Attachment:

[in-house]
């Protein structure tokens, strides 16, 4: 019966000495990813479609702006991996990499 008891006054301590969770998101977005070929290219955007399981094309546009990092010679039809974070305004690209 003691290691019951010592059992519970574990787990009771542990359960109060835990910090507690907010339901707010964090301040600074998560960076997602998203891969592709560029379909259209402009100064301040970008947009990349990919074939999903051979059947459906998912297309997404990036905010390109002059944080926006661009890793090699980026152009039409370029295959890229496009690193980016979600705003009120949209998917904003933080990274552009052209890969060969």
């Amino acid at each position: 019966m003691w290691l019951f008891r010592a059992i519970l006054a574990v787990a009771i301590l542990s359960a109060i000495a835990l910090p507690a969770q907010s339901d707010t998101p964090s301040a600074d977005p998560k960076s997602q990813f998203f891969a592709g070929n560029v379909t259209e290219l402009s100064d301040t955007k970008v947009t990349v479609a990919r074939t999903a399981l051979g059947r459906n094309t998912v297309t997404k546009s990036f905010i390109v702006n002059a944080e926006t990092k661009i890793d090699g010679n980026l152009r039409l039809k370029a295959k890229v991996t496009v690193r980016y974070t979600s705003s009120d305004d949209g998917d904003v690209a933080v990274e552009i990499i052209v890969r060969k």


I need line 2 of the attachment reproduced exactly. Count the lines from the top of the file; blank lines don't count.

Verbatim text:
């Protein structure tokens, strides 16, 4: 019966000495990813479609702006991996990499 008891006054301590969770998101977005070929290219955007399981094309546009990092010679039809974070305004690209 003691290691019951010592059992519970574990787990009771542990359960109060835990910090507690907010339901707010964090301040600074998560960076997602998203891969592709560029379909259209402009100064301040970008947009990349990919074939999903051979059947459906998912297309997404990036905010390109002059944080926006661009890793090699980026152009039409370029295959890229496009690193980016979600705003009120949209998917904003933080990274552009052209890969060969």